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In 'The Stepford Wives,' Community Kills

The 1975 thriller riffed on the anxieties of suburban life.

This month, CityLab will be rounding up essential scary movies about cities—films that speak to the anxieties of urban life, showcase urban settings to terrifying effect, or forever change the way you see the cities they depict.

“What do you suppose the people are like?” Joanna Eberhart asks her husband, Walter, in the 1975 version of The Stepford Wives, as the family’s wood-paneled station wagon—heavy with two kids and a dog, plus bikes strapped to the roof—trundles through their new Connecticut neighborhood.

Interactions with her neighbors turn out to raise more questions than they answer. When the women act strangely—and they often do, parroting phrases or repeating jerky movements—their husbands whisk them away.

Walter doesn’t seem to mind. “Nice bunch of guys, huh?” he asks Joanna after a party.

“You serious?” she asks. “You wouldn’t have given the bores the time of day in Manhattan.”

This irritates Walter. “This is Stepford. This isn’t New York. These are the people we have to live with.”

The film, based on a 1972 bestseller from Rosemary’s Baby author Ira Levin, asks what neighbors have in common, and how ideas spread and grab hold in close quarters. It came from an era that was beginning to question the great American migration to the suburbs; as Amanda Kolson Hurley has noted for Curbed, the domestic and existential crises attending the move to leafier pastures spawned a whole genre of mildly dystopian mid-century literature that dug into how suburban ennui declared itself. In the 1957 novel The Crack in the Picture Window, for instance, Mary Drone is sure that the “house she inhabited had helped spoil her day; that it was harming her marriage and corroding her life.” The author, John Keats, noted that the family’s experience cast an ominous tinge on Winston Churchill’s famous phrase: “We shape our dwellings, and then our dwellings shape us.”

That’s especially true in Stepford. The longer women live there, the less they feel like themselves—they get woozy and disoriented, swooning beneath trees heavy with pink blossoms. And then, mysteriously, they transform.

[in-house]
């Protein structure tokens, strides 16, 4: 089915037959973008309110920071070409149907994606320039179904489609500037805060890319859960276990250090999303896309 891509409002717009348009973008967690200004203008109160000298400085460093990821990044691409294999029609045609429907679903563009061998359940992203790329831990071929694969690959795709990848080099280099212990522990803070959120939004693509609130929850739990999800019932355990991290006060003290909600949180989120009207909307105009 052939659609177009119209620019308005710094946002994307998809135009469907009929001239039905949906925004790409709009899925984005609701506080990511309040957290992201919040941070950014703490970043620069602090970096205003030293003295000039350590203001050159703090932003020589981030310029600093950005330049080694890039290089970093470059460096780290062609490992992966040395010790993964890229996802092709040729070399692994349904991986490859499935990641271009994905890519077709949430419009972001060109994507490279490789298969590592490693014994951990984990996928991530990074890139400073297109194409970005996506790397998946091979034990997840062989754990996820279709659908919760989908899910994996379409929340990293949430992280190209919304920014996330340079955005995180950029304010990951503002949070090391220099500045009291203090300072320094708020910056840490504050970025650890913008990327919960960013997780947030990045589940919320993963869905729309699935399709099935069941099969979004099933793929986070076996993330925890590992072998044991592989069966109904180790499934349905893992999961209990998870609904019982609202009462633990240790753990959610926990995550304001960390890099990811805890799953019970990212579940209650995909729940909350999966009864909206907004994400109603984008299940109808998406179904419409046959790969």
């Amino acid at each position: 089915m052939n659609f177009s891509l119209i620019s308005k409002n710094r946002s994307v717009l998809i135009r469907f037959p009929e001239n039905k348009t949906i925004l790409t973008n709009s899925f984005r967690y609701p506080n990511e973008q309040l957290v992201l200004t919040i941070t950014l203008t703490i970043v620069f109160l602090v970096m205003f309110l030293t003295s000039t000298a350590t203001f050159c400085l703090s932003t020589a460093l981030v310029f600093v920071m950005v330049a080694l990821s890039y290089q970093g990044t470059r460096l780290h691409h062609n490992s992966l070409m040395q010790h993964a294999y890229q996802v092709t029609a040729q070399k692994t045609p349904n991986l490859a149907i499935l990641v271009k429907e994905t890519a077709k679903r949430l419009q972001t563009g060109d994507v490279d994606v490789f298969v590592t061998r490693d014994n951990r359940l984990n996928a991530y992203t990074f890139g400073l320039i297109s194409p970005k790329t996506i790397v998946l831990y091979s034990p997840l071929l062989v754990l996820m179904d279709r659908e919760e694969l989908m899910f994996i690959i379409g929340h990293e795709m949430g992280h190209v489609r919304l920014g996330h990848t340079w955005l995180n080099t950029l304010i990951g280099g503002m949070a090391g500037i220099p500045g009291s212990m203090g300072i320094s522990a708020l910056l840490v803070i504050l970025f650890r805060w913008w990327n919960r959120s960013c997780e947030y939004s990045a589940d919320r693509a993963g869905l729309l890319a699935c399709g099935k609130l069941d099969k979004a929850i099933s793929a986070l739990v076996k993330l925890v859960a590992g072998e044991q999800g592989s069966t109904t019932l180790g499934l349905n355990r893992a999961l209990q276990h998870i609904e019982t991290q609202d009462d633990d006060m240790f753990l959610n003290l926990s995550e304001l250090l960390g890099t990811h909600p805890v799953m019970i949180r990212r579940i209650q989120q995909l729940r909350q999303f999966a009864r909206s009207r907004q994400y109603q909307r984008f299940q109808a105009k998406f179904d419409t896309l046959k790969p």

Early on, Joanna has an ally in Bobbie, another newcomer who stomps through the yard hollering and waving the local gazette, which includes a blurb welcoming the Eberharts to the neighborhood. Together, they scoff at the army of Ajax-wielding automatons whose glassy eyes seem both fixed and extinguished. Bobbie thinks dangerous ideas are creeping from one house to another. “There’s something in the water that turns us into housefraus, drones, whatever you want to call it,” she tells Joanna. Bobbie’s eyes widen. She draws quick, shallow breaths. She’s heard of a chemical tranquilizer seeping into the Texas well water, and she’s sure something similar is festering in Stepford.

Joanna’s therapist explains that Stepford has a reputation for being unfriendly. Certain towns, she says, draw certain kinds of people. She rattles off names of towns in Massachusetts that attract artists, and one that’s full of therapists. One family tells another; word spreads deliberately, via invitations passed between like-minded people. When a family chooses to move to Stepford, they aren’t just putting a down payment on tidy lawns, crisp siding, and old trees. They are subscribing to a mentality.

Geography and identity do indeed intersect, as Richard Florida described in a recent post: Our political polarization is increasingly reflected in our housing choices. But in Stepford, shared ideology is an admission requirement—their “big sort” involves getting men on board with the idea of swapping their human wives for fembots, which are assembled in the local Men’s Association manse.

Writing in The New York Times in 1975, Vincent Canby lamented that the film took itself too seriously, painting in broad and solemn strokes and missing opportunities for satire. “Good grief!” he wrote. “Domestic bliss suddenly becomes as pernicious as anemia.”

But focusing on the trope of the unhappy housewife defangs some of the film’s bite—then and now. Its true power rests in the depiction of how place can bend an individual. Maybe you adopt a new town’s linguistic quirks, or pick up its recipes. Meeting neighbors may be easy, or terrifying. But nowhere other than Stepford does a new zip code so thoroughly and irreparably transform the contours of one’s life and personality. When a jackhammer tears up one fembot’s formerly beloved tennis court, the camera zooms in close and low. As a bulldozer shoves the upended turf, the viewer can imagine being buried alive, dirt falling in their eyes.

Joanna wants to get out. “It’s about survival,” she tells Walter, begging him to pack his bags. Needless to say, she doesn’t escape. Lightning and thunder splinter and crack as she enters the Men’s Association and comes face-to-face with her robot doppelganger. When a new place requires you to abdicate your old self, the film suggests, you’re doomed.  

About the Author

  • Jessica Leigh Hester
    Jessica Leigh Hester is a senior associate editor at CityLab. She writes about culture, sustainability, and green spaces, and lives in Brooklyn.